“He’s going to have an additional job, and that’s hard, and that’s not fair, but that’s where we are,” Tappert says.

More support needed

Local organizations like Imagine! provide a wealth of resources and support to those with developmental disabilities and their families, and parents of children with autism spoke highly of them.

But Megan Richardson of Longmont, whose son Adam was 2 years old when he was diagnosed with autism, says more support is needed, especially in the early stages. She says she was on her own from the start, from the time her son’s slow development was brushed off by pediatricians to the time a doctor at The Children’s Hospital told her it was autism on her way out the examination room door, hurrying to her next appointment.

Richardson says she feels fortunate to be wealthy enough to be able to afford the different treatments she discovered in her research and to have an insurance company in Florida that is covering many of those expenses, albeit belatedly and with constant roadblocks.

“We make a good living. We’re lucky,” she says, adding that if she won a million bucks she would give it to a poor family that is dealing with autism. “It’s a very expensive crapshoot.”

Richardson says the new Colorado law is good news because it covers ABA, a treatment that insurance companies have deemed “experimental and unproven,” an assessment she calls “complete bullshit.”

She suspected something was awry when Adam was 15 months old and wasn’t pointing at things, wasn’t making eye contact.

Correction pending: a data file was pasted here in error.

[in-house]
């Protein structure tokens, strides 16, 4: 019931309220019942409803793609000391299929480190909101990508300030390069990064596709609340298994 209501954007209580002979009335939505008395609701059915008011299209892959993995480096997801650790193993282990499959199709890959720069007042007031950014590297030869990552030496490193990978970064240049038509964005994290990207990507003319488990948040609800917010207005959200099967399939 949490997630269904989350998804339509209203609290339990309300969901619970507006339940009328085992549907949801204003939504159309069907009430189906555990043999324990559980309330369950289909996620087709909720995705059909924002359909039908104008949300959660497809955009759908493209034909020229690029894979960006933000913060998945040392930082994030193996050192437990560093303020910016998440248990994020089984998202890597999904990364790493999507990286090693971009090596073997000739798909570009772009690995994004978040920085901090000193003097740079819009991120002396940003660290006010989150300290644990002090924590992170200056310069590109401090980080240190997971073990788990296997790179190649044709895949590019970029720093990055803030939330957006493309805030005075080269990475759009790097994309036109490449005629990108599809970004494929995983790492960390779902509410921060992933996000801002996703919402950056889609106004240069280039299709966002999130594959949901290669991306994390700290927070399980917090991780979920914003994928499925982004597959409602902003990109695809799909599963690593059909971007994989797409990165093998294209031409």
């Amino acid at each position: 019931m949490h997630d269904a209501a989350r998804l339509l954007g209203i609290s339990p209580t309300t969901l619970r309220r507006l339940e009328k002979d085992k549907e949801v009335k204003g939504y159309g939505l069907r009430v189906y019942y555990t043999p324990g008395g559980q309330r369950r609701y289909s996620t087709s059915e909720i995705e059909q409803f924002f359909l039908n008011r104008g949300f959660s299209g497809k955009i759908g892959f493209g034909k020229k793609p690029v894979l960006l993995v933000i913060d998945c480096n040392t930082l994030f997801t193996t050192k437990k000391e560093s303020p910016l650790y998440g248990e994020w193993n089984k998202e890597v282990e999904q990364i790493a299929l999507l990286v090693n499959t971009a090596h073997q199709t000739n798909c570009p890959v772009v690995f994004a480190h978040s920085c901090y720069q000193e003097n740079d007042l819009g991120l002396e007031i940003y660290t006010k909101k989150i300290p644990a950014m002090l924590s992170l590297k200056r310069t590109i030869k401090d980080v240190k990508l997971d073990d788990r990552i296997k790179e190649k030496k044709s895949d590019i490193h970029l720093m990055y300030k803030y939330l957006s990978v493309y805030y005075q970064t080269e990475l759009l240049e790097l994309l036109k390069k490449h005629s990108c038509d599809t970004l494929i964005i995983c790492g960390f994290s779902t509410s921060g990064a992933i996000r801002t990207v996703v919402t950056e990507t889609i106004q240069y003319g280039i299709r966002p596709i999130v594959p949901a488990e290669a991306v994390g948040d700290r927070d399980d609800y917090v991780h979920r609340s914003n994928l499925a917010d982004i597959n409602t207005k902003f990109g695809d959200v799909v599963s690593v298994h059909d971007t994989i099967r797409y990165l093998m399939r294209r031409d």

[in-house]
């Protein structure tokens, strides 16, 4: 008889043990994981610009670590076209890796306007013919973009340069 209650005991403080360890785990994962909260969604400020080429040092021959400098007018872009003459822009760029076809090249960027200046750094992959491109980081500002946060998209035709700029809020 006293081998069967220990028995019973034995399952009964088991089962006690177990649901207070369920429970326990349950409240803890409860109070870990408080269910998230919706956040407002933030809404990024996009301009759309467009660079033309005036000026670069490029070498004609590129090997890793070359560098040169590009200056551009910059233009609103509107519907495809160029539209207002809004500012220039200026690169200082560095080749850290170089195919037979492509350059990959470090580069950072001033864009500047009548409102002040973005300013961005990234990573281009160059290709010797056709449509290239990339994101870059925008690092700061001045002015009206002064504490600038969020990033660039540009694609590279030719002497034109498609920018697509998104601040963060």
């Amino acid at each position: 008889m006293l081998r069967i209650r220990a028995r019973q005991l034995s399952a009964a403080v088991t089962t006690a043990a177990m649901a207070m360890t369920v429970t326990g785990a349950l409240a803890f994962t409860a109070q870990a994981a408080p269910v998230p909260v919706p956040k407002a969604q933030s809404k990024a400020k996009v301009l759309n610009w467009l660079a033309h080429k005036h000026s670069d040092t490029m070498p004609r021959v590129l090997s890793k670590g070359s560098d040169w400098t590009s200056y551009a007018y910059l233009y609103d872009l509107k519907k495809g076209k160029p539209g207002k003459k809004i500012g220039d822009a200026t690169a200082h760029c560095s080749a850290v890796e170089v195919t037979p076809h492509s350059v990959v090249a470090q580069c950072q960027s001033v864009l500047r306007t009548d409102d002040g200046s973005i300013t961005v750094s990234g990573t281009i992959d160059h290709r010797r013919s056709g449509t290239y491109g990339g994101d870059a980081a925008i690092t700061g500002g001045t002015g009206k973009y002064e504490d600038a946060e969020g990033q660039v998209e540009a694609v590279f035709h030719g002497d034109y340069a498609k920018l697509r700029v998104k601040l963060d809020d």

“There was just something missing,” Richardson says.

Now, he has made so many strides that to the untrained eye, you would never guess that he has autism, she says. It was due to the treatment and her constant efforts to engage him, like making him say “ma” before she would turn the pages of a book.

“The first time he pointed at something, I couldn’t contain it,” Richardson says. “The laundry doesn’t get done, the dishes don’t get washed, but I have a kid who looks at me.”

She acknowledges that she got depressed and lonely, but can’t imagine taking the step that Rochester is accused of taking, especially if the reports that Rochester worked with families struggling with autism are true. If those reports are true, she should have known that you can’t diagnose autism at six months, Richardson says. Even if it was autism, she points out that the child could have had a mild case that was largely treatable.

The disability is now referred to as “autism spectrum disorders,” because it occurs across a broad spectrum, ranging from minor to severe, from simple restlessness to what one parent described as wiping fecal matter on the walls.

“What if I said that if my kid’s going to have cancer, I’m going to snuff him out?” she asks. “We’ve all gone through the ‘why us,’ ‘why me,’ but they’re your kids.”